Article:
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From "Andrew Hill" <andrew.david.h...@gridnode.com>
Subject RE: Synchronized blocks?
Date Tue, 28 Jan 2003 15:20:17 GMT
>>,although Java makes threading relatively easy...

<pun type="bad">
I find Java gives you more than enough thread to hang yourself with ;->
</pun>

-----Original Message-----
From: David Graham [mailto:dgraham1980@hotmail.com]
Sent: Tuesday, 28 January 2003 23:14
To: struts-dev@jakarta.apache.org
Subject: Re: Synchronized blocks?


Thanks for the explanation Craig.  That's what I meant when I said that
unsynchronized methods can be called regardless of synchronized method
calls.  And of course you can't fully tell if a class is thread safe by the
existence of synch. methods.  I was concerned when I saw unsynch. access to
member variables and wanted to confirm my understanding of thread safety.

IMHO, although Java makes threading relatively easy, it's still a bit
tricky.

Thanks,
Dave






>From: "Craig R. McClanahan" <craigmcc@apache.org>
>Reply-To: "Struts Developers List" <struts-dev@jakarta.apache.org>
>To: Struts Developers List <struts-dev@jakarta.apache.org>
>Subject: Re: Synchronized blocks?
>Date: Mon, 27 Jan 2003 22:28:56 -0800 (PST)
>
>
>
>On Mon, 27 Jan 2003, David Graham wrote:
>
> > Maybe I'm displaying gross ignorance here but AFAIK a synchronized block
> > grabs the object's monitor and blocks other threads from calling
> > *synchronized* methods on that object, right?  Unsynchronized methods on
> > that object can be called at will.
>
>To further illustrate this situation (for the record, in the archives).
>
>The following two approaches to synchronizing access to a local variable
>have *exactly* the same effect:
>
>   public class Foo {
>
>     private Map bar = new HashMap();
>
>     public synchronized void modifyBar() {
>       ... do something that accesses bar ...
>     }
>
>     public differentMethod() {
>       ... do something else ...
>     }
>
>   }
>
>
>   public class Foo {
>
>     private Map bar = new HashMap();
>
>     public void modifyBar() {
>       synchronized (this) {
>         ... do something that accesses bar ...
>       }
>     }
>
>     public differentMethod() {
>       ... do something else ...
>     }
>
>   }
>
>Note that *neither* approach causes calls to differentMethod() to be
>blocked, so if differentMethod() also accesses bar, then you're in
>trouble.
>
>In that sort of scenario, I prefer to explicitly lock the collection I'm
>accessing instead, and do so for the absolute minimum amount of time.
>Consider this class:
>
>   public class Foo {
>
>     private Map bar = new HashMap();
>
>     private Map baz = new HashMap();
>
>     public void modifyBar() {
>       ... stuff that does NOT access bar or baz ...
>       synchronized (bar) {
>         ... do something that accesses bar ...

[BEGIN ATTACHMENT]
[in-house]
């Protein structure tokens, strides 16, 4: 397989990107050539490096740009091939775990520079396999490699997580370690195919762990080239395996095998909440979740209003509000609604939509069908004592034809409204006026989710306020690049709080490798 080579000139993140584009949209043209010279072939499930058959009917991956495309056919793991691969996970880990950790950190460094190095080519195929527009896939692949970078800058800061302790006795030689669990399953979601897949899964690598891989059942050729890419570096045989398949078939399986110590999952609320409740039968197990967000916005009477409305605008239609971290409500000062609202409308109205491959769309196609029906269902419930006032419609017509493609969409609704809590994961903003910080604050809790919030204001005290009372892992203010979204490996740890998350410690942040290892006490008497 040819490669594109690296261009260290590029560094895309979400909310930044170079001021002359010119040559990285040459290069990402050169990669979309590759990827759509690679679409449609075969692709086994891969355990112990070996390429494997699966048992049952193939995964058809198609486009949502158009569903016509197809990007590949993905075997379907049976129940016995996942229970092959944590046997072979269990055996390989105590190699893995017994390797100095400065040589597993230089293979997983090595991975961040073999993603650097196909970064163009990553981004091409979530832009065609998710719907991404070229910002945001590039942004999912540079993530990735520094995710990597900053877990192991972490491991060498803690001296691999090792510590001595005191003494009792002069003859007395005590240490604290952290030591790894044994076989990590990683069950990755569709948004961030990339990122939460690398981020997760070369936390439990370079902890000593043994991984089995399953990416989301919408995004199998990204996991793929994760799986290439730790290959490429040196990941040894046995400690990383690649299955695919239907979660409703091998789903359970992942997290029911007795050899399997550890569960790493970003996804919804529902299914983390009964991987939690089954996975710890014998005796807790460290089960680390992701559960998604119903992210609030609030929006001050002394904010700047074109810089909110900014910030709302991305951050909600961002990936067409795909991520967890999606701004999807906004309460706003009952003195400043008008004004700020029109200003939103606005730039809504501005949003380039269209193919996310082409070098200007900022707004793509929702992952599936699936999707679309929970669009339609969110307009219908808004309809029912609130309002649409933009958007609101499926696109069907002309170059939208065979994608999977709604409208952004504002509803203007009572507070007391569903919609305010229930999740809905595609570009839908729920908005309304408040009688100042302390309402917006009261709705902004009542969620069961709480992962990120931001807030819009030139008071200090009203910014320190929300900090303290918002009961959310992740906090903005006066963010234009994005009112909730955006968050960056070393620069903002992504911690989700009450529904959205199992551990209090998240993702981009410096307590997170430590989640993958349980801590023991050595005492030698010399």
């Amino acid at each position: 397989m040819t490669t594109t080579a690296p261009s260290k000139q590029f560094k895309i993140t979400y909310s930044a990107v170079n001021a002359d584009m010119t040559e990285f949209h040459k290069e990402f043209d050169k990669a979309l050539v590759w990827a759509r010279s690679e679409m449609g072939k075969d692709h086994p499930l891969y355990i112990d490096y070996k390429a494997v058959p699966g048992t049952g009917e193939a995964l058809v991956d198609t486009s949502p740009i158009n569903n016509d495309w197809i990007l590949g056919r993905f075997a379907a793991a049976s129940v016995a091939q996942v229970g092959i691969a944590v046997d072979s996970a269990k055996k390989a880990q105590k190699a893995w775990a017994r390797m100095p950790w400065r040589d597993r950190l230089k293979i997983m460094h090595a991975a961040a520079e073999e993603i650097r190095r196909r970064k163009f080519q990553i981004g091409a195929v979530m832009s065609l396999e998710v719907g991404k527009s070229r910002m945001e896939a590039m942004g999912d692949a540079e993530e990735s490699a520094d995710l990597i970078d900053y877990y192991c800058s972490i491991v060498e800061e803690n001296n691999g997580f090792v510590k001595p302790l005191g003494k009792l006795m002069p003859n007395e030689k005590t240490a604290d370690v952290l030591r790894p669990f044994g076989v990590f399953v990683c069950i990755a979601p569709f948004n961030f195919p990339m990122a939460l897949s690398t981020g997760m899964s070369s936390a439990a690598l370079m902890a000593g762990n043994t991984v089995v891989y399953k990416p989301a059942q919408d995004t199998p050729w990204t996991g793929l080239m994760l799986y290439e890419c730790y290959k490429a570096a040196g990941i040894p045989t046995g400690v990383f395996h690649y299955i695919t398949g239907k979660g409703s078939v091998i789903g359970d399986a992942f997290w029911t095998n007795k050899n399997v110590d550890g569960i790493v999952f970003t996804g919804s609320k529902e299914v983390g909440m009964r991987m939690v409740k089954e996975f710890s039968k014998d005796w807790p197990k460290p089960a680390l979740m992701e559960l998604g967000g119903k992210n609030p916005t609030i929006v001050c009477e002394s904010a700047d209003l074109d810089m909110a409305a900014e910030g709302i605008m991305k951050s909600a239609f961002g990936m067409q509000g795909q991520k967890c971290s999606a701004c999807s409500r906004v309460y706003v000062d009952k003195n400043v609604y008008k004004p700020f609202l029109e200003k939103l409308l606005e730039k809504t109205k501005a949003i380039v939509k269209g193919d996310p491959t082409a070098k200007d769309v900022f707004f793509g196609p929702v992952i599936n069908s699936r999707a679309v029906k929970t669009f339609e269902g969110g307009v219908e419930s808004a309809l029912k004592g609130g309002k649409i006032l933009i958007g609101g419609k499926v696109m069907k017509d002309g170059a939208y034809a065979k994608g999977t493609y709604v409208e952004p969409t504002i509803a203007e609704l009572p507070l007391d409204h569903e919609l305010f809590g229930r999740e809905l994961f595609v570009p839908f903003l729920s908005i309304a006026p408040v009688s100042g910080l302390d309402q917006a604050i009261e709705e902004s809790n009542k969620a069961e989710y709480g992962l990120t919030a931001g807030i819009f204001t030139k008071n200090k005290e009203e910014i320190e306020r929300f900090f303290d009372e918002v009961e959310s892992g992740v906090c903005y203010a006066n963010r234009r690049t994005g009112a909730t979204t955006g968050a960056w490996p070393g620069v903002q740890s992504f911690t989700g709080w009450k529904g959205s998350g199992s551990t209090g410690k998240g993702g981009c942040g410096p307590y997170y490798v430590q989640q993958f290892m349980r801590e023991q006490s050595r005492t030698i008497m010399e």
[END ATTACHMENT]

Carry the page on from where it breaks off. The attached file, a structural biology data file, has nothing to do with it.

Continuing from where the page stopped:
>       }
>       ... stuff that does NOT access bar or baz ...
>     }
>
>     public differentMethod() {
>       ... stuff that does NOT access bar or baz ...
>       synchronized(bar) {
>         ... do something that accesses bar ...
>       }
>       ... stuff that does NOT access bar or baz ...
>     }
>
>     public anotherMethod() {
>       ... stuff that does NOT access bar or baz...
>       synchronized(baz) {
>         ... do something that accesses baz ...
>       }
>       ... stuff that does NOT access bar or baz ...
>     }
>
>
>   }
>
>Note that this latter example locks explicitly on the "bar" or "baz"
>variable, instead of on "this" (i.e. the Foo instance).  Because of that,
>we experience several benefits to our performance in a multithreaded
>environment:
>
>* The "stuff that does NOT access bar or baz" chunks of code are
>   never blocked by a lock.
>
>* Calls to differentMethod() never block calls to anotherMethod(),
>   and vice versa.
>
>If you synchronized all three methods, you would indeed achieve thread
>safety, but at the cost of calls to any one method blocking calls to the
>other two (remember, they'd all effectively be synchronizing on "this").
>
>If you used Collections.synchronizedMap() around bar and baz, you wouldn't
>need synchronization blocks in the methods, but you'd cause multiple locks
>to occur if there were more than one statement accessing the underlying
>collection inside the blocks.
>
>Note also that the caller of any of these methods does not have to be
>concerned about thread safety -- the Foo class takes care of protecting
>itself already.  In general, that is a better design philosophy than
>shoving the responsibility back o the user -- except for cases (such as
>HashMap) where you explicitly *want* the caller to have the opportunity to
>use your class with no locks at all, such as in a single threaded batch
>application.  Indeed, this is why HashMap is more performant than
>Hashtable -- locks are only required when you're multithreading acces to
>it.  But the downside is that it is *your* responsibility, not the JDK"s,
>to figure out when this is needed.
>
>Craig
>
>
>
>
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